US Defense Bill Affirms Jones Act Applies to Offshore Wind
The U.S. Senate on Friday passed the National Defense Authorization Act (NDAA) for fiscal year 2021, a massive $741 billion defense bill setting policy for the Pentagon. Importantly for the U.S. offshore and maritime industries, the bill includes an amendment ensuring full enforcement of the Jones Act and other federal laws in offshore wind development.
The legislation passed the Senate by a vote of 84-13 and now heads to President Donald Trump’s desk for his signature following overwhelming 335-78 veto-proof House passage on December 8. The bill is expected to be enacted into law this month.
Included in the bill is an an amendment that clarifies that the Outer Continental Shelf Lands Act, the 1953 law governing all offshore mineral and energy development, also applies federal labor, environmental and antitrust regulations to non-fossil fuel energy sources such as wind power. It will fully enforce the Jones Act and other federal laws for all offshore renewable energy production in the United States’ Exclusive Economic Zone (EEZ).
As Chairman of the House Armed Services Subcommittee on Readiness, and as an NDAA conferee, Congressman John Garamendi’s (D-Calif.) was among the select Members of Congress appointed to negotiate the final bill. Garamendi, a former Ranking Member of the Subcommittee on Coast Guard and Maritime Transportation, added the offshore wind amendment to the NDAA during conference with support from Reps. Alan S. Lowenthal (D-Calif.) and Elaine G. Luria (D-Va.) to support American workers and domestic shipbuilding.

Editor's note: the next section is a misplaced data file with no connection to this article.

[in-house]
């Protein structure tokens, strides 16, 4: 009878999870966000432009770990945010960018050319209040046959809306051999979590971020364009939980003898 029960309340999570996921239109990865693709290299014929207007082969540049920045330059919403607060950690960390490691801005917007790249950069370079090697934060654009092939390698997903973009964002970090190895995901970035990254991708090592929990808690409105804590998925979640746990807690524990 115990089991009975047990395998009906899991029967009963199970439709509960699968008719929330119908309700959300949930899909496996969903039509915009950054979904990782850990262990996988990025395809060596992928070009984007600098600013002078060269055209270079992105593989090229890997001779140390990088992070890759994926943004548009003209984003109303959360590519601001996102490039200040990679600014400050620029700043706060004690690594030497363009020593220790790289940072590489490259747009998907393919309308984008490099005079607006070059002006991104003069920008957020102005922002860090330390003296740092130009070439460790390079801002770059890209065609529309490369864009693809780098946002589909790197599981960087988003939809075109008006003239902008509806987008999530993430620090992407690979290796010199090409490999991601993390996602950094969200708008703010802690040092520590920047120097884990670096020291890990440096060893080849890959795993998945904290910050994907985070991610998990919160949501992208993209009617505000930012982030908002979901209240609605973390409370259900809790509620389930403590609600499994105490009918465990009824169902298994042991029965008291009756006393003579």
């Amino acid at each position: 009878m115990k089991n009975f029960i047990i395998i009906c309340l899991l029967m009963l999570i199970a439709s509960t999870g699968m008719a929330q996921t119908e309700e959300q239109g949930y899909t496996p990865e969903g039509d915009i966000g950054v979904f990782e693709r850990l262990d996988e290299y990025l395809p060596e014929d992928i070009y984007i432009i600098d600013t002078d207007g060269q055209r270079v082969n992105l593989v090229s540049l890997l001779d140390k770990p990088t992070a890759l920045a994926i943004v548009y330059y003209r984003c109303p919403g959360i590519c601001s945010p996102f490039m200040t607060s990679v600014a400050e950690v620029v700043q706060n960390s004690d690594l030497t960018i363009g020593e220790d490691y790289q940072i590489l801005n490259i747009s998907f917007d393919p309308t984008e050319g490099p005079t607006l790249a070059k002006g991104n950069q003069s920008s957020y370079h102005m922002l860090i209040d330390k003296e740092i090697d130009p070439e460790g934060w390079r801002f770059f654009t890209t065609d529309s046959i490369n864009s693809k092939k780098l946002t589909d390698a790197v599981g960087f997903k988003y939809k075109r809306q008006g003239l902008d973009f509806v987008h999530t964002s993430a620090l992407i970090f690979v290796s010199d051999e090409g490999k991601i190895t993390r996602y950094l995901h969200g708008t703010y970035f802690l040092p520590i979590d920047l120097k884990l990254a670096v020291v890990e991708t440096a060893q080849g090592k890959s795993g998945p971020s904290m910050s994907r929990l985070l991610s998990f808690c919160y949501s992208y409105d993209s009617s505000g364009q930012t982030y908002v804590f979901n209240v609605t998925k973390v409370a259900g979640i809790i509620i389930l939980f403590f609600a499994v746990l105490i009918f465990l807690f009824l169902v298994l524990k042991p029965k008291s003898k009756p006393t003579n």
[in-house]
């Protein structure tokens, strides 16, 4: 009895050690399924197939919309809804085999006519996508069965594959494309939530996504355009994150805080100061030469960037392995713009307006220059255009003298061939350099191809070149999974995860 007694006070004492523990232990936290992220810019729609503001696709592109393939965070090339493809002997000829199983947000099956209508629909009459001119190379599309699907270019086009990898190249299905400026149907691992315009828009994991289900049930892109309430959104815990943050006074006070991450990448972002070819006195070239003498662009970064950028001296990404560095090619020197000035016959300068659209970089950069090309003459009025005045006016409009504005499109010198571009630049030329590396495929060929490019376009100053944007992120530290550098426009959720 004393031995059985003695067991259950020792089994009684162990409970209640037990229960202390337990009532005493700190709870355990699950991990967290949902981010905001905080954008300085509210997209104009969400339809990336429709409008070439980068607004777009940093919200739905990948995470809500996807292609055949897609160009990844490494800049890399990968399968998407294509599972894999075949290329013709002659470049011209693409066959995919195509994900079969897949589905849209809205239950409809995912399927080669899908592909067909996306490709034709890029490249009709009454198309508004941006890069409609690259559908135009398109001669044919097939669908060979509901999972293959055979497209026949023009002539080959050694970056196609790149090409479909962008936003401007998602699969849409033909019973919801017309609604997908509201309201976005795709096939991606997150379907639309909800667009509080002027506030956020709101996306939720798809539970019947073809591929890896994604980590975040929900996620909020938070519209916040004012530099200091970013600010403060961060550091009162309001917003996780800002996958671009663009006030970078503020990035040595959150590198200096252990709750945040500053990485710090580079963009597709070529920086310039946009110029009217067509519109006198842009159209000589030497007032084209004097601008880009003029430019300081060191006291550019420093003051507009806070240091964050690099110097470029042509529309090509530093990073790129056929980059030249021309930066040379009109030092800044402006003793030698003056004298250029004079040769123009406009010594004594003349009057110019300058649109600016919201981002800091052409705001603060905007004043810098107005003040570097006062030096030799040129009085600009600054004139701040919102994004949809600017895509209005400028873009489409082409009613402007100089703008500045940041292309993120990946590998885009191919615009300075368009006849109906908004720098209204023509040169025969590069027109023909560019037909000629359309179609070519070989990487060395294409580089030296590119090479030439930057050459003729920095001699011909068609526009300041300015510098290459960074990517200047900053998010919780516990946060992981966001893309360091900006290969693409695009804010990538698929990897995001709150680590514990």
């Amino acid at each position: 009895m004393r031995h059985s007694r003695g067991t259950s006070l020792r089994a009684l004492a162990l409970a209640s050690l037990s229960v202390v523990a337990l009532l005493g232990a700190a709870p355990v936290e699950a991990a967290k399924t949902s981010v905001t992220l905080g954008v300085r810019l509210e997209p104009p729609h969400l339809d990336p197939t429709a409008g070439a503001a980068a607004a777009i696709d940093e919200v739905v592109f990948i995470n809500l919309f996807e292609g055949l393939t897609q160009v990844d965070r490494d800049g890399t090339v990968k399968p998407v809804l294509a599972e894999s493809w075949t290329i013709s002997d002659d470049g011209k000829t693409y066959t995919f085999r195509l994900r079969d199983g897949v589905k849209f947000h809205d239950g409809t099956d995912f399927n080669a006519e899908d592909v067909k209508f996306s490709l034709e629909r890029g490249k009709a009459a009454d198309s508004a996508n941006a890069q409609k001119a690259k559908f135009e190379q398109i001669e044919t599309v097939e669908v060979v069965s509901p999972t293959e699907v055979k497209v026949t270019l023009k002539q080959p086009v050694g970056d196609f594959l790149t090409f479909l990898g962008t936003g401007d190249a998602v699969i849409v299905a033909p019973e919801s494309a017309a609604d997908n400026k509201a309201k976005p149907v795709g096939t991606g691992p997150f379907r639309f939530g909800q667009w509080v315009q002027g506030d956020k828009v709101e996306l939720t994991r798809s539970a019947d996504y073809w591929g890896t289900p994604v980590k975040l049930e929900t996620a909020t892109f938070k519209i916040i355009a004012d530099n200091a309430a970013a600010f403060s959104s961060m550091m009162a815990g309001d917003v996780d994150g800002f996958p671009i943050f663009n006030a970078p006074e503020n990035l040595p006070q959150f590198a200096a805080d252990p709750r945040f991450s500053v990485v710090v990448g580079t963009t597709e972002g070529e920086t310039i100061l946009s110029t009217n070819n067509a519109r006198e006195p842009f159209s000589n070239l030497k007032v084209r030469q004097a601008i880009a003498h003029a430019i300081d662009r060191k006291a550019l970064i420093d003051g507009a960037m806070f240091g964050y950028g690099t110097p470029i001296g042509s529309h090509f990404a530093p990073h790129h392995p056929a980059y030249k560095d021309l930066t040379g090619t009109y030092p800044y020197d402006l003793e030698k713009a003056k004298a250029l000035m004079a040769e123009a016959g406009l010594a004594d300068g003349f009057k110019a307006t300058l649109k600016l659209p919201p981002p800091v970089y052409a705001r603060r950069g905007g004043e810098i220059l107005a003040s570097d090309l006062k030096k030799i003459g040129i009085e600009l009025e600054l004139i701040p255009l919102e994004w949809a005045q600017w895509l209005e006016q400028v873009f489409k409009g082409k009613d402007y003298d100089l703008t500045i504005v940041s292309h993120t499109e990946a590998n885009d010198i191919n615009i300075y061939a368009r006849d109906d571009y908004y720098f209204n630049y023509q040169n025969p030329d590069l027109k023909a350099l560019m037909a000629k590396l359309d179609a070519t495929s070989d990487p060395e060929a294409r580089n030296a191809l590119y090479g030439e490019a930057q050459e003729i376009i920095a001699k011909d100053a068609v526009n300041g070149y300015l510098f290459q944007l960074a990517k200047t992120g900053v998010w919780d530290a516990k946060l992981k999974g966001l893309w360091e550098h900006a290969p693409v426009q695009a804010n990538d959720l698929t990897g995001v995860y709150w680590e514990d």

The U.S. has an opportunity to accelerate offshore wind energy growth, and benefit from 28 new gigawatts of wind power and $1.7 billion in U.S. Treasury revenue by 2022, according to a recent study. Apart from the benefits to the Treasury, the offshore wind industry in the U.S. could create 80,000 jobs annually from 2025 to 2035.
“Offshore wind development will play a critical role in our nation’s transition to a clean energy economy,” Garamendi said. “Demand for offshore wind development in U.S. waters remains strong, and Congress has now ensured this burgeoning industry abides by federal laws and regulations affording critical labor, antitrust, and environmental protections, including the Jones Act.
“My commonsense amendment simply clarifies that all existing safeguards governing offshore oil and natural gas extraction also apply to the offshore wind industry. This will enable American workers to support offshore wind development and provide a critical economic stimulus for our nation, with construction on the first major offshore wind project in federal waters set to begin as soon as next year,” Garamendi said.
“As the former Ranking Member of the House Subcommittee on Coast Guard and Maritime Transportation, I know how essential American mariners are to our economy and national security. When enacted, my amendment will allow American workers and U.S.-flagged vessels to help build the offshore wind projects needed to transition our nation to a clean energy economy. I expected this policy to become law this year,” Garamendi said.